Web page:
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Boro educators air opinions on mayor’s control of schools

School governance is a hot topic in Queens even though the next time it is up for mayoral review will be when Mayor Michael Bloomberg steps down in 2009. But Borough President Helen Marshall convened a panel Tuesday at Borough Hall so that parents and educators could speak their minds about it.

"Parents come to meetings with concerns and nine times out of 10 the answer is we have to wait for direction from the Department of Education," complained one man from District 24. "Parents ask why do we come to these meetings if you can't do anything for us?"

With Bloomberg's controversial policy of mayoral control of the city's schools to sunset at the end of 2009, education advocates at the city and state level want to make sure they have plans to offer.

Marshall and Dmytro Fedkowskyj, the new Queens member of the city Panel for Educational Policy, and members of the city public advocate's Commission on School Governance heard opinions for two hours, which will be reported to the state Legislature.

Marshall did not sugarcoat her thoughts.

"I have never been in support of mayoral control," she said, likening policymaking to a democracy where all can participate.

Some of the speakers offered their own plans for the Education Department of the future, suggesting ways to increase transparency and community input.

"The present system would decentralize into district congresses" across the state, suggested Leo Fahey. "The state Legislature would establish a task force to investigate this governance model."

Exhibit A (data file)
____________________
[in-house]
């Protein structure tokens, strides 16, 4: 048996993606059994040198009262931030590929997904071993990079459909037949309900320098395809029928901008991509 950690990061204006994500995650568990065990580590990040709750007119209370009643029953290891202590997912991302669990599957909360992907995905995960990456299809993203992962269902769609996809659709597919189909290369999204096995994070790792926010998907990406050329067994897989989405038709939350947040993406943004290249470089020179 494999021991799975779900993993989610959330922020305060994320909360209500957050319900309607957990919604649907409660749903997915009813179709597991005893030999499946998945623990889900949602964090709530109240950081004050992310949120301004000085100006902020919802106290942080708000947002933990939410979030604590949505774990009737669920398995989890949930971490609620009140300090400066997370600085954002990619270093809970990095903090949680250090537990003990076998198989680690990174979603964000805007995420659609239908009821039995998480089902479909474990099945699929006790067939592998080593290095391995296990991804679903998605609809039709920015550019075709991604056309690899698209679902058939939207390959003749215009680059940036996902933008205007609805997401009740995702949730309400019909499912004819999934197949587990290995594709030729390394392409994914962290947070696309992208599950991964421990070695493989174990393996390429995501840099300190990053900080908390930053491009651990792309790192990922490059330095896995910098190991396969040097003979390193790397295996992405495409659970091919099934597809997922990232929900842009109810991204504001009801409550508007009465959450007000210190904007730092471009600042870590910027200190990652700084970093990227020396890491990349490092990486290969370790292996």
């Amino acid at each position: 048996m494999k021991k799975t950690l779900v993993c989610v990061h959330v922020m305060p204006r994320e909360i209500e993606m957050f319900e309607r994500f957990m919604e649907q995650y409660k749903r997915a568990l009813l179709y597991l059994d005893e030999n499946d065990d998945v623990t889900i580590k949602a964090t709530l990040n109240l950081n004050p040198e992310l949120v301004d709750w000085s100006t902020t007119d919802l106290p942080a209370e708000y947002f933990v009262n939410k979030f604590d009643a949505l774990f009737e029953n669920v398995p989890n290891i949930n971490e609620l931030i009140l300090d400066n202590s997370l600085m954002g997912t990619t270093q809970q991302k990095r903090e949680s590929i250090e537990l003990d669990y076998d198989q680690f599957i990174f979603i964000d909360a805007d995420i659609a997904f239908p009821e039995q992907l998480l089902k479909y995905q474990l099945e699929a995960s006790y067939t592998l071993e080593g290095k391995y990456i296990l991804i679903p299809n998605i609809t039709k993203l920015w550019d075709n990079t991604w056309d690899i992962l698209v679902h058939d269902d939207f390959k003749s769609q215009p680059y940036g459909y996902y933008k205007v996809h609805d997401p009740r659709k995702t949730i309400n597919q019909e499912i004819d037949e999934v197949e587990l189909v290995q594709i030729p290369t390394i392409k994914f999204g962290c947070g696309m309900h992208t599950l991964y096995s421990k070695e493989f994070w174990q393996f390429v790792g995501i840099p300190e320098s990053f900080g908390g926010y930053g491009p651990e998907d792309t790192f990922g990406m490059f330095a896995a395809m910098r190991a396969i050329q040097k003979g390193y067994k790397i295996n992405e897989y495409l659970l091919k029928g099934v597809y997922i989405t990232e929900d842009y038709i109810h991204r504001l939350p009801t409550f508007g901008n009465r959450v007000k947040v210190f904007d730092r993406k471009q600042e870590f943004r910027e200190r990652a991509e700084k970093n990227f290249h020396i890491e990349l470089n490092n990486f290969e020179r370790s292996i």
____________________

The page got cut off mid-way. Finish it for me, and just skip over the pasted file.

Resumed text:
Gertrude Gonesh of southeast Queens asked for a return to monthly meetings with the community.

"Before you make a decision, bring it to the community and listen to the community," she said.

Others presented bullet point complaints about the system, its impenetrability and lack of communication.

"The Department of Education has very good programs, but they're not passing the information to parents," said LuMing Lee of District 26.

Jeannie Tsavaris-Basini, president of the Community Education Council of District 30, panned the DOE's treatment of special education programs.

"[If] a child is referred for a special education evaluation, it's not being done in a timely manner and the child is not being given services," she said.

Stephen Aiello, chairman of the Commission on School Governance, said he and his colleagues were meeting with borough presidents, the community and the public advocate to shape the city's education policy after 2009.

"Help us focus as we look at the law as it is now," he asked the speakers.

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